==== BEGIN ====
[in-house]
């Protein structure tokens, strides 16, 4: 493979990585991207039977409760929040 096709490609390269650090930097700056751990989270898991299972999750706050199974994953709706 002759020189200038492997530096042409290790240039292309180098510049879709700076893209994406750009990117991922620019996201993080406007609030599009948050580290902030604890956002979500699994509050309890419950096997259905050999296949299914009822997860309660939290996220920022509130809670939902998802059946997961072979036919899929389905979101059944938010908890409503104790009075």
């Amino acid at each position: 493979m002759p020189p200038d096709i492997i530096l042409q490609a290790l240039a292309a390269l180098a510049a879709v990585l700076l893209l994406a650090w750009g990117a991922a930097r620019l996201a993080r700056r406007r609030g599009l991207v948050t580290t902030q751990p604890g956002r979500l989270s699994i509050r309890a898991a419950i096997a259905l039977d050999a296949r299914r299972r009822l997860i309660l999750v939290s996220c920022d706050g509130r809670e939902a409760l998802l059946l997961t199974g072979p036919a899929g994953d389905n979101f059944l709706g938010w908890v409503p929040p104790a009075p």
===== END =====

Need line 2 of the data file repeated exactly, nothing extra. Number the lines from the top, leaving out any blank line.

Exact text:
């Protein structure tokens, strides 16, 4: 493979990585991207039977409760929040 096709490609390269650090930097700056751990989270898991299972999750706050199974994953709706 002759020189200038492997530096042409290790240039292309180098510049879709700076893209994406750009990117991922620019996201993080406007609030599009948050580290902030604890956002979500699994509050309890419950096997259905050999296949299914009822997860309660939290996220920022509130809670939902998802059946997961072979036919899929389905979101059944938010908890409503104790009075």